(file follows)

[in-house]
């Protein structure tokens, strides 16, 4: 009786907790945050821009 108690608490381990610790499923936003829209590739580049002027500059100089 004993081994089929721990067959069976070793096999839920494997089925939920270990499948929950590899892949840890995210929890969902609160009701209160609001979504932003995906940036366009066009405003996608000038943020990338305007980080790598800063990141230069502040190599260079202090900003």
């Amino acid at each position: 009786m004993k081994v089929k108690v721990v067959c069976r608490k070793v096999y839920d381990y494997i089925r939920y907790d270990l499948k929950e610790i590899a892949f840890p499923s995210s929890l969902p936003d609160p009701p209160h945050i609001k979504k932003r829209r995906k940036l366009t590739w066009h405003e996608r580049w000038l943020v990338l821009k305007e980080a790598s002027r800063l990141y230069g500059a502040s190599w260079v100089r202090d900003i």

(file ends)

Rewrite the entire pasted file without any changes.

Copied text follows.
[in-house]
């Protein structure tokens, strides 16, 4: 009786907790945050821009 108690608490381990610790499923936003829209590739580049002027500059100089 004993081994089929721990067959069976070793096999839920494997089925939920270990499948929950590899892949840890995210929890969902609160009701209160609001979504932003995906940036366009066009405003996608000038943020990338305007980080790598800063990141230069502040190599260079202090900003």
């Amino acid at each position: 009786m004993k081994v089929k108690v721990v067959c069976r608490k070793v096999y839920d381990y494997i089925r939920y907790d270990l499948k929950e610790i590899a892949f840890p499923s995210s929890l969902p936003d609160p009701p209160h945050i609001k979504k932003r829209r995906k940036l366009t590739w066009h405003e996608r580049w000038l943020v990338l821009k305007e980080a790598s002027r800063l990141y230069g500059a502040s190599w260079v100089r202090d900003i």